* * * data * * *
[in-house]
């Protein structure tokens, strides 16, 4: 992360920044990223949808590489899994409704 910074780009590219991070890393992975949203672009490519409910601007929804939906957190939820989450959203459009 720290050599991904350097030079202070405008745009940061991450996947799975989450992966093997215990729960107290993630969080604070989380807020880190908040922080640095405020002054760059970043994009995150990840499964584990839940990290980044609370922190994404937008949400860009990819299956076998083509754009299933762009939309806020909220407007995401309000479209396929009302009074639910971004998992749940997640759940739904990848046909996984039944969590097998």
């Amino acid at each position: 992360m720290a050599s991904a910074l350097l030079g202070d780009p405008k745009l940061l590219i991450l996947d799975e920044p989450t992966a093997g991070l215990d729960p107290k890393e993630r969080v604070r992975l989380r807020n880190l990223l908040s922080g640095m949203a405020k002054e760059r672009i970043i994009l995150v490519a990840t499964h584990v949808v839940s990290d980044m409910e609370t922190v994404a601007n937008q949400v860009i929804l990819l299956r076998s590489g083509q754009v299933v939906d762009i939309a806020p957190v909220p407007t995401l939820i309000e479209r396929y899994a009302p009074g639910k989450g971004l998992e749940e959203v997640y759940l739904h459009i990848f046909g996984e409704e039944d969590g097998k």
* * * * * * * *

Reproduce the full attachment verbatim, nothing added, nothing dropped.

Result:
[in-house]
């Protein structure tokens, strides 16, 4: 992360920044990223949808590489899994409704 910074780009590219991070890393992975949203672009490519409910601007929804939906957190939820989450959203459009 720290050599991904350097030079202070405008745009940061991450996947799975989450992966093997215990729960107290993630969080604070989380807020880190908040922080640095405020002054760059970043994009995150990840499964584990839940990290980044609370922190994404937008949400860009990819299956076998083509754009299933762009939309806020909220407007995401309000479209396929009302009074639910971004998992749940997640759940739904990848046909996984039944969590097998």
């Amino acid at each position: 992360m720290a050599s991904a910074l350097l030079g202070d780009p405008k745009l940061l590219i991450l996947d799975e920044p989450t992966a093997g991070l215990d729960p107290k890393e993630r969080v604070r992975l989380r807020n880190l990223l908040s922080g640095m949203a405020k002054e760059r672009i970043i994009l995150v490519a990840t499964h584990v949808v839940s990290d980044m409910e609370t922190v994404a601007n937008q949400v860009i929804l990819l299956r076998s590489g083509q754009v299933v939906d762009i939309a806020p957190v909220p407007t995401l939820i309000e479209r396929y899994a009302p009074g639910k989450g971004l998992e749940e959203v997640y759940l739904h459009i990848f046909g996984e409704e039944d969590g097998k």